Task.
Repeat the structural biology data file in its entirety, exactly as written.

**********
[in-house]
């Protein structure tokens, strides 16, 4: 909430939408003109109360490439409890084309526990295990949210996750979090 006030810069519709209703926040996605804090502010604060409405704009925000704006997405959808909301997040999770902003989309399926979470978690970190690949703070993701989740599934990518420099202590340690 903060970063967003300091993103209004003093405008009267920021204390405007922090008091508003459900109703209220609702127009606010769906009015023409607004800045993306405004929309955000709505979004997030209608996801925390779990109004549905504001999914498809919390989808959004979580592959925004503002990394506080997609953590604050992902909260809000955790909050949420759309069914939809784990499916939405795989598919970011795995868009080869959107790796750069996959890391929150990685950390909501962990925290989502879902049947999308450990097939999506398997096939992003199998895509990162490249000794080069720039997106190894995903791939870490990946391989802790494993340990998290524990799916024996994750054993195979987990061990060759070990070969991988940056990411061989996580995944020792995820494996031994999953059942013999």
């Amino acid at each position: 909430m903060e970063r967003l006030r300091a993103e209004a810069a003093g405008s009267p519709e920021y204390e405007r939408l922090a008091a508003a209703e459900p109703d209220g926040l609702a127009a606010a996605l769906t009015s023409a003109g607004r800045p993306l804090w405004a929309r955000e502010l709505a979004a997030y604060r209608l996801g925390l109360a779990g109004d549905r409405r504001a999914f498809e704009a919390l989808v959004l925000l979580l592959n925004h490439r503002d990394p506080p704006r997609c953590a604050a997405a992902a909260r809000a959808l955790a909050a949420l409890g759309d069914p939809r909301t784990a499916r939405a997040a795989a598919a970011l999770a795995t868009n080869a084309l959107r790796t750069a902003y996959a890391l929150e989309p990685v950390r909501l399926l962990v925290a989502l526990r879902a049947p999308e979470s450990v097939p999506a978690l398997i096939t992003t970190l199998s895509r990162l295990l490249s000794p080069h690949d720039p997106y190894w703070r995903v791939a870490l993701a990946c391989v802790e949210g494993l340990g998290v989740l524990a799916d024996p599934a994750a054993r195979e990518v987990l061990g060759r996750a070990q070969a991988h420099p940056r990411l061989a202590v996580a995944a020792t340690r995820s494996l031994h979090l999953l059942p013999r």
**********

[in-house]
């Protein structure tokens, strides 16, 4: 909430939408003109109360490439409890084309526990295990949210996750979090 006030810069519709209703926040996605804090502010604060409405704009925000704006997405959808909301997040999770902003989309399926979470978690970190690949703070993701989740599934990518420099202590340690 903060970063967003300091993103209004003093405008009267920021204390405007922090008091508003459900109703209220609702127009606010769906009015023409607004800045993306405004929309955000709505979004997030209608996801925390779990109004549905504001999914498809919390989808959004979580592959925004503002990394506080997609953590604050992902909260809000955790909050949420759309069914939809784990499916939405795989598919970011795995868009080869959107790796750069996959890391929150990685950390909501962990925290989502879902049947999308450990097939999506398997096939992003199998895509990162490249000794080069720039997106190894995903791939870490990946391989802790494993340990998290524990799916024996994750054993195979987990061990060759070990070969991988940056990411061989996580995944020792995820494996031994999953059942013999």
């Amino acid at each position: 909430m903060e970063r967003l006030r300091a993103e209004a810069a003093g405008s009267p519709e920021y204390e405007r939408l922090a008091a508003a209703e459900p109703d209220g926040l609702a127009a606010a996605l769906t009015s023409a003109g607004r800045p993306l804090w405004a929309r955000e502010l709505a979004a997030y604060r209608l996801g925390l109360a779990g109004d549905r409405r504001a999914f498809e704009a919390l989808v959004l925000l979580l592959n925004h490439r503002d990394p506080p704006r997609c953590a604050a997405a992902a909260r809000a959808l955790a909050a949420l409890g759309d069914p939809r909301t784990a499916r939405a997040a795989a598919a970011l999770a795995t868009n080869a084309l959107r790796t750069a902003y996959a890391l929150e989309p990685v950390r909501l399926l962990v925290a989502l526990r879902a049947p999308e979470s450990v097939p999506a978690l398997i096939t992003t970190l199998s895509r990162l295990l490249s000794p080069h690949d720039p997106y190894w703070r995903v791939a870490l993701a990946c391989v802790e949210g494993l340990g998290v989740l524990a799916d024996p599934a994750a054993r195979e990518v987990l061990g060759r996750a070990q070969a991988h420099p940056r990411l061989a202590v996580a995944a020792t340690r995820s494996l031994h979090l999953l059942p013999r």